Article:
New Whirled Order
The youth of every generation tend to believe that what’s hot is “new.” Is Claudia Schmidt’s new album folk music, jazz, or spoken word? Yes. But Schmidt isn’t trying to be cool—she just is. She’s been doing this sort of thing since long before today’s young whipperhipsters were even born.
Call New Whirled Order a mature album whose antecedents are 1950s modal jazz, Beat poetry and the Folk Revival’s unleashing of singer/songwriters and its recovery of forgotten instruments. Schmidt’s opening track, “Already,” highlights how to integrate dulcimer, accordion (courtesy of Valley accordionist Chris Haynes), percussion, guitar and scale-smashing vocals.
Schmidt’s folk material tends toward poignant themes—“Sea of Forgiveness” features a lone oboe adding wistful notes to the mix, and “Jane’s Gone” is a lilt dedicated to her recently deceased mother. But the overall tone is joyful. “Coward in the Face of Love” is serious, but the melody is bouncy, the hooks memorable, and Schmidt’s vocals evocative of Motown.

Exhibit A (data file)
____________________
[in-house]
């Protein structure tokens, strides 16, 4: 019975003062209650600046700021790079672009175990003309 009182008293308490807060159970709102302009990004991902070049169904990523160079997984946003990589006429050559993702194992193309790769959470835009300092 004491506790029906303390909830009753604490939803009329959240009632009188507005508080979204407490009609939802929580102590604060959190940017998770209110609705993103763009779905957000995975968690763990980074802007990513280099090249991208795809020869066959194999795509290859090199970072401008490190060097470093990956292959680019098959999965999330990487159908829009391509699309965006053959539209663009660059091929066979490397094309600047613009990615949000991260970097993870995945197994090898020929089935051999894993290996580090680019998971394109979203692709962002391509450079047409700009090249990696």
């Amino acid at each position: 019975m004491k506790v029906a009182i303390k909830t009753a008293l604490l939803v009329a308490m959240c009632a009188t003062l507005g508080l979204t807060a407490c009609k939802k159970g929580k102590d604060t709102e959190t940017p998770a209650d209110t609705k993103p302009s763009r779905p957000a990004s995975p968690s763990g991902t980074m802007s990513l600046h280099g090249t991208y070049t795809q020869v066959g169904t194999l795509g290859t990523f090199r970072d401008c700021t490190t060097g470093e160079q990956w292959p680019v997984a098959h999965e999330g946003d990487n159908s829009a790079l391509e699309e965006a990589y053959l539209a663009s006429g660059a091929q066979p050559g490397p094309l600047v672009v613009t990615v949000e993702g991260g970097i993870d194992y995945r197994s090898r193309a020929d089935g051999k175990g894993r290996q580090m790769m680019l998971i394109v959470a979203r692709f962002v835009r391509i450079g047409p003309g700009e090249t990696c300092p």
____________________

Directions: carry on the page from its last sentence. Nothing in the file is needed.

For comic relief, there’s “Strong Woman Has a Bad Day Polka,” and this time the oboe sounds like it swallowed a piccolo. Schmidt exercises her jazz muse on “Dawn Star,” with poetic lyrics and styling evocative of the soulful aloofness of Chet Baker. By contrast, “Sometime Ago” is piano-based cool jazz with scat interludes—more in the Helen Morrill tradition with some Ella Fitzgerald-like breakouts. Then there is pure poetry—her paean to the unspoken in “Longing,” bookended by dulcimer/guitar instrumentation and Schmidt’s angelic warbles.
What a perfect title—New Whirled Order draws upon musical ideas so old they’re new again.